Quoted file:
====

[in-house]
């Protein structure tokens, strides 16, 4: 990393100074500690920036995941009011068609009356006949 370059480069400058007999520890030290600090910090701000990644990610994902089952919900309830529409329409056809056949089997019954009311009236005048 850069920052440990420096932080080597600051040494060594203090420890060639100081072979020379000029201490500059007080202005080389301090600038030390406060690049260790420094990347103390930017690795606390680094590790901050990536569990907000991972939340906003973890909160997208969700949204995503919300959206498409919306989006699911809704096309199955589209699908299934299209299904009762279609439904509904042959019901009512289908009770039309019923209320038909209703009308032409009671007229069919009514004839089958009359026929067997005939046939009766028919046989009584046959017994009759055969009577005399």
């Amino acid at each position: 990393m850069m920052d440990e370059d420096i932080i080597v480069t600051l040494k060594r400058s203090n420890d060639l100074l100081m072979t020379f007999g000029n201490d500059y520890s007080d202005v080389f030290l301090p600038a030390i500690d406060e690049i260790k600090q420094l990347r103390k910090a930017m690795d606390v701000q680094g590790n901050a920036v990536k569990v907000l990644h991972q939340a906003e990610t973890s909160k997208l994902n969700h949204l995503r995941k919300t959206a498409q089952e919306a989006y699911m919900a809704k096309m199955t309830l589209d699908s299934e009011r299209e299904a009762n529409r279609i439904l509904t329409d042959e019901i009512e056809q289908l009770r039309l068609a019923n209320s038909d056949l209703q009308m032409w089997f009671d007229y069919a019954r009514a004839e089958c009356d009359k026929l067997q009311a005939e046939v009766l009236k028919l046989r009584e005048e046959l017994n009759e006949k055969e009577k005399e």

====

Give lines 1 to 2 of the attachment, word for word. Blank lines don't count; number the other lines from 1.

[in-house]
């Protein structure tokens, strides 16, 4: 990393100074500690920036995941009011068609009356006949 370059480069400058007999520890030290600090910090701000990644990610994902089952919900309830529409329409056809056949089997019954009311009236005048 850069920052440990420096932080080597600051040494060594203090420890060639100081072979020379000029201490500059007080202005080389301090600038030390406060690049260790420094990347103390930017690795606390680094590790901050990536569990907000991972939340906003973890909160997208969700949204995503919300959206498409919306989006699911809704096309199955589209699908299934299209299904009762279609439904509904042959019901009512289908009770039309019923209320038909209703009308032409009671007229069919009514004839089958009359026929067997005939046939009766028919046989009584046959017994009759055969009577005399």